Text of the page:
Netherlands apologises for 1947 Indonesia massacre
The Dutch government formally apologised Friday to the families of victims of a 1947 massacre on Indonesia's Java island, on the 64th anniversary of the executions by its colonial army.
Dutch troops swooped into a village in the town of Rawagede during Indonesia's fight for independence and executed men and boys as their families and neighbours looked on.
Dutch officials say 150 people were killed, but a support group and the local community say the death toll was 431.
"In this context and on behalf of the Dutch government, I apologise for the tragedy that took place in Rawagede on the 9th of December, 1947," the Netherlands ambassador to Indonesia Tjeerd de Zwaan said.
He then repeated the apology in the Indonesian language, to the applause of hundreds of people attending the ceremony, some of whom broke down in tears.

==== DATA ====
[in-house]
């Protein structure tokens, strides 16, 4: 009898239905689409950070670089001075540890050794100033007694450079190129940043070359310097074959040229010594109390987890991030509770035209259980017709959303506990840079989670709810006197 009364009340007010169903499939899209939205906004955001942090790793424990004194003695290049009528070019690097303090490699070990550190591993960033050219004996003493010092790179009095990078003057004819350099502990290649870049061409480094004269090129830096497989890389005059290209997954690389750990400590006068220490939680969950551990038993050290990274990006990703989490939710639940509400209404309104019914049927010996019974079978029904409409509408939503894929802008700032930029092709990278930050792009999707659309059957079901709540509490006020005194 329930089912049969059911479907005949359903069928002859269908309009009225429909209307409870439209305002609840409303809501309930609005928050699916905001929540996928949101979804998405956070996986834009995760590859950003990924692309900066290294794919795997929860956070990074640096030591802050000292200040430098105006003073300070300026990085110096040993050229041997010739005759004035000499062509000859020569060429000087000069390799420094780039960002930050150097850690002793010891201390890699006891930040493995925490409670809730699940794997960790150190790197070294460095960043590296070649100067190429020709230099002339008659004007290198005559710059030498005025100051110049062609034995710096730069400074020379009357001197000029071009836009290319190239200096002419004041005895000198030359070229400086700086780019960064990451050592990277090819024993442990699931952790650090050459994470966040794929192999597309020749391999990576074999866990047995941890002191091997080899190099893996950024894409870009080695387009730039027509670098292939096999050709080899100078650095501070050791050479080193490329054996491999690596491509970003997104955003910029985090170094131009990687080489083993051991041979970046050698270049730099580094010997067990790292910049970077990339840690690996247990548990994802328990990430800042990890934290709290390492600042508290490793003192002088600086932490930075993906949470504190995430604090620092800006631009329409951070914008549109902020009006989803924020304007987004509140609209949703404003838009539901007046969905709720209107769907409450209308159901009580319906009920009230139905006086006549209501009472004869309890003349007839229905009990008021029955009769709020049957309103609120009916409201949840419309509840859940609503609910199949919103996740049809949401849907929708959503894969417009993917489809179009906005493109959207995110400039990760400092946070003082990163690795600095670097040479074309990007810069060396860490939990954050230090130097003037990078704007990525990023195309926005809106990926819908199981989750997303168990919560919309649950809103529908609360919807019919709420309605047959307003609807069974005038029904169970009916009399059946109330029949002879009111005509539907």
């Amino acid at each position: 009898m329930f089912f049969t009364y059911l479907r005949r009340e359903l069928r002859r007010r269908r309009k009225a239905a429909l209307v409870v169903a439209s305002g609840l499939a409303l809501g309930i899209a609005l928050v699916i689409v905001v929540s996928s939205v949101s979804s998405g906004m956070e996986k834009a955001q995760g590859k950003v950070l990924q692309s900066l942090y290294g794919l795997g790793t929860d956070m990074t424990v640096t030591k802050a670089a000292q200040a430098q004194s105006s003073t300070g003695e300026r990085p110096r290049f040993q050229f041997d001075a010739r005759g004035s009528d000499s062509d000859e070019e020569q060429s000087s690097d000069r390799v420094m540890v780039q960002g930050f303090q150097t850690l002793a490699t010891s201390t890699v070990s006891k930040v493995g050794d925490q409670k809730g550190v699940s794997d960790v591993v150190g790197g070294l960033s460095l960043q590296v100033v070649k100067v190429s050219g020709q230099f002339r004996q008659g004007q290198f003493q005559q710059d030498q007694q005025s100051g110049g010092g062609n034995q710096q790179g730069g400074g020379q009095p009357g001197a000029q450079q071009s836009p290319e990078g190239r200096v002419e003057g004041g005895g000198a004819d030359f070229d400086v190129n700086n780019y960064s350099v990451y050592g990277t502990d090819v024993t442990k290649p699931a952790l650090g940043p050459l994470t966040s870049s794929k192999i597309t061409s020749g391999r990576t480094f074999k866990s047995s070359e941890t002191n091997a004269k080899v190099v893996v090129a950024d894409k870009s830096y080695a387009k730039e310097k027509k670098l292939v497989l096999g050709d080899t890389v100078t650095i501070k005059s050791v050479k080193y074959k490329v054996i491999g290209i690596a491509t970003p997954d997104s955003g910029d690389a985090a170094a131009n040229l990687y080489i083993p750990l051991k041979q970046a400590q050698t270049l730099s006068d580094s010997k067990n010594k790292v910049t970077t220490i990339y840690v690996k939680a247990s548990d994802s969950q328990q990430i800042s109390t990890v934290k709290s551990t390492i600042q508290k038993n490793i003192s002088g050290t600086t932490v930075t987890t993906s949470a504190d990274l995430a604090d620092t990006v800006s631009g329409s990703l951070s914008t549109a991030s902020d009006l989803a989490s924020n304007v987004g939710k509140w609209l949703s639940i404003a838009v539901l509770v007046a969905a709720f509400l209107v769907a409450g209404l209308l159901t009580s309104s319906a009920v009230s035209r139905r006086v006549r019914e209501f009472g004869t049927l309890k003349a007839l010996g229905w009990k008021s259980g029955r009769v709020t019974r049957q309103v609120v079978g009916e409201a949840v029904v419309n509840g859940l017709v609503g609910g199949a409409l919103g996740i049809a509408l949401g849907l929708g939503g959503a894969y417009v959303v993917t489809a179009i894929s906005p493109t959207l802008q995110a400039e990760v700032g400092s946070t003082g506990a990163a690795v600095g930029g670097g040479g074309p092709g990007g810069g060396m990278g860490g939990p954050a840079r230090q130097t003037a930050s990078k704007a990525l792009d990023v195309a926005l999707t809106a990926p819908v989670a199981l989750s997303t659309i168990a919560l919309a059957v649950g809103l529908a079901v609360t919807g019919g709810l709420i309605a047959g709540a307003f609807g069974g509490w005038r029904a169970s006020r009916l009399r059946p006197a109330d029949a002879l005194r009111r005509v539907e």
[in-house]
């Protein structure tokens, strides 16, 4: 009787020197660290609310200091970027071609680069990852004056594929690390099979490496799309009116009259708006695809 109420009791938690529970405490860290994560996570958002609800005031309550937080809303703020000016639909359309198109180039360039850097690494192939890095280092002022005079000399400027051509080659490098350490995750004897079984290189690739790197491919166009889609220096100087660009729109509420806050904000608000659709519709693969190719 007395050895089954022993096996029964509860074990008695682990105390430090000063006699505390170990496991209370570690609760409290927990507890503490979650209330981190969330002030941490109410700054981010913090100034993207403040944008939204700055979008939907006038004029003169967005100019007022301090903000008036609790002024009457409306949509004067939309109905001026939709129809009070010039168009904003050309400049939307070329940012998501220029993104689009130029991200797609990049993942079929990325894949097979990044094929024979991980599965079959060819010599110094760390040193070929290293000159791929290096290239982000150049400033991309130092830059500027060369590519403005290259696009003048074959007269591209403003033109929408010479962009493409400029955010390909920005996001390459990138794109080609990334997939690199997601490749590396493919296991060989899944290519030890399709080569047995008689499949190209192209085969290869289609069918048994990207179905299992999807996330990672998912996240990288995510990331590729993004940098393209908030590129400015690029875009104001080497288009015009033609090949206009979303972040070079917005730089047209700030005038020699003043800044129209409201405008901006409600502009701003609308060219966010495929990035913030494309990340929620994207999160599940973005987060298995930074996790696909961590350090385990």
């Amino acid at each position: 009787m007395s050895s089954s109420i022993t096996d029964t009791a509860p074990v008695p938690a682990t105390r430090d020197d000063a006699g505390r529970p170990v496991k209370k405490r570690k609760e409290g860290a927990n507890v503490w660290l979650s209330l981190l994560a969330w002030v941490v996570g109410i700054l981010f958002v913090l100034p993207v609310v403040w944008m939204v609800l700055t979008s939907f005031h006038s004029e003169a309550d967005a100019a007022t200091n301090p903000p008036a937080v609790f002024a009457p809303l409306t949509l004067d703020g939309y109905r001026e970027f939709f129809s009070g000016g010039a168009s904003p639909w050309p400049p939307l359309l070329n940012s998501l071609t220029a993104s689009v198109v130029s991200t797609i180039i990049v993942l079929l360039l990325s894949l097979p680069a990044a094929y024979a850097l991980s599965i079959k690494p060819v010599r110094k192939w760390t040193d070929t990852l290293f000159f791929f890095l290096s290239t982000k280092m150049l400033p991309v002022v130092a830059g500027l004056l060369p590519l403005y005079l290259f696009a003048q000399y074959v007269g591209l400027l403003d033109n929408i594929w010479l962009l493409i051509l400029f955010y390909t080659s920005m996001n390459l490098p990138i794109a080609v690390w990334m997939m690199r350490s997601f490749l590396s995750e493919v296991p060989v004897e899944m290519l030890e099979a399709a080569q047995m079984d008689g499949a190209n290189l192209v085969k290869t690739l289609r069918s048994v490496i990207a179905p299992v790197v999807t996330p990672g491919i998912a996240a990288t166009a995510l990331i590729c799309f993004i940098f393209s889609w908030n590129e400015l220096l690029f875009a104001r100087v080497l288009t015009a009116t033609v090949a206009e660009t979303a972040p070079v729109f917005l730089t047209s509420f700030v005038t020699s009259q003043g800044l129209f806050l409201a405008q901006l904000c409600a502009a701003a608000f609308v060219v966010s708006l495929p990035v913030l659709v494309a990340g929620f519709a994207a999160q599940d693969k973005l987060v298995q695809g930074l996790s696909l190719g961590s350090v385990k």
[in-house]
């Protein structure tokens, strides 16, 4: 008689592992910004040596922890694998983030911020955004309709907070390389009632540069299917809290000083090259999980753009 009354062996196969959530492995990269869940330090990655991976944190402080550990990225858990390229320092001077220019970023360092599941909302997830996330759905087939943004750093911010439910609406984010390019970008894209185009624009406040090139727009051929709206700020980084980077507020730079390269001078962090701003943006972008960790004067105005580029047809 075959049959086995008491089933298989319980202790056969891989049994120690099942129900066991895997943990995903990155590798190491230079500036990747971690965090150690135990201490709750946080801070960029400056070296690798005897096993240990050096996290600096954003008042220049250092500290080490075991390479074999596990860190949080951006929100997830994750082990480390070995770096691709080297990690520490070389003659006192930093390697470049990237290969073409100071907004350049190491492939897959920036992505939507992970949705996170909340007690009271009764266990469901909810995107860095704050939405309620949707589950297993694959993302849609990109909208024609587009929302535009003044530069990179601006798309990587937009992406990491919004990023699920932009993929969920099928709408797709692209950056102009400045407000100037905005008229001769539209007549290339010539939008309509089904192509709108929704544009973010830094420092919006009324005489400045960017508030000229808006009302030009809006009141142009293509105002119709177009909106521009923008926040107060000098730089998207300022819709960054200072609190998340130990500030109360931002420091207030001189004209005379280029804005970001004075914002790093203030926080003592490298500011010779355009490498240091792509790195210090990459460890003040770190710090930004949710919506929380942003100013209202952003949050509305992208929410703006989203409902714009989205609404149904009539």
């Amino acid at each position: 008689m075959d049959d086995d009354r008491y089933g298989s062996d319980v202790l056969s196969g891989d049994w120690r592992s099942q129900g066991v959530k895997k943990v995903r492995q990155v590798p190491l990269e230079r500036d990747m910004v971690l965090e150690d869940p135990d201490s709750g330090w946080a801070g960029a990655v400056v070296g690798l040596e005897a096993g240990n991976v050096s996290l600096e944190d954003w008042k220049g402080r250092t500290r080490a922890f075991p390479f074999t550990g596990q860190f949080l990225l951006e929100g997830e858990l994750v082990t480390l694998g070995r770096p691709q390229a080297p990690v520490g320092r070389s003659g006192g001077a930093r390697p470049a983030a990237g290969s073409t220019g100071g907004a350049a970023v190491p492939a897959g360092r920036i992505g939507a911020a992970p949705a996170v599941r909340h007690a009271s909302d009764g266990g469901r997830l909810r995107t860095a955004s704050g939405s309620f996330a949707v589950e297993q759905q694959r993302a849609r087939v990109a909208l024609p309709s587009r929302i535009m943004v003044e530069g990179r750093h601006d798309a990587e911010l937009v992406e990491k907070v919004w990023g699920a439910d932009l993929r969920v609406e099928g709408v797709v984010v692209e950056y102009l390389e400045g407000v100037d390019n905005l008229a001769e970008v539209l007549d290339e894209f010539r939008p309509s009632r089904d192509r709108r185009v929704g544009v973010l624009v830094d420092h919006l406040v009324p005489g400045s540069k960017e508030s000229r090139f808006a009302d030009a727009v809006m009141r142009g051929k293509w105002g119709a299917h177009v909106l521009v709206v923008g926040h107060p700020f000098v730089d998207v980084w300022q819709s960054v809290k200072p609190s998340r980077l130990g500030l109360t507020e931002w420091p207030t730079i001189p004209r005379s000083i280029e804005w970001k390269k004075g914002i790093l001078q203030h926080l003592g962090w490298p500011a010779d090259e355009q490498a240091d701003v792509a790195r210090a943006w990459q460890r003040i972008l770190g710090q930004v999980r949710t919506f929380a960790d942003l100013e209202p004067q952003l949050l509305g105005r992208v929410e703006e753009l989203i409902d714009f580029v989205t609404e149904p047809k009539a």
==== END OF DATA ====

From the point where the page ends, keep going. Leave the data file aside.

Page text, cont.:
In a landmark ruling, a Hague-based civil court in September found the Dutch state responsible for the executions and ruled in favour of seven widows and a survivor of the massacre who brought the case to court.
The court rejected the Dutch argument that no claim could be lodged because of an expiry in the statute of limitations in Dutch law of five years, saying it was "unacceptable".
This same argument is used by the Indonesian government to avoid trial over the torture and killings of an estimated 500,000 communists and their sympathisers in 1965-66 as the Suharto dictatorship emerged.
The ambassador said the massacre was a clear example of how Dutch-Indonesian relations could go "so wrong", and assured the community that the apology had the broad support of the Dutch people.
"I hope that by reflecting together on what happened that day we will also be able to turn together to the future and all its opportunities for close productive cooperation between the two countries," he said.
© 2011 AFP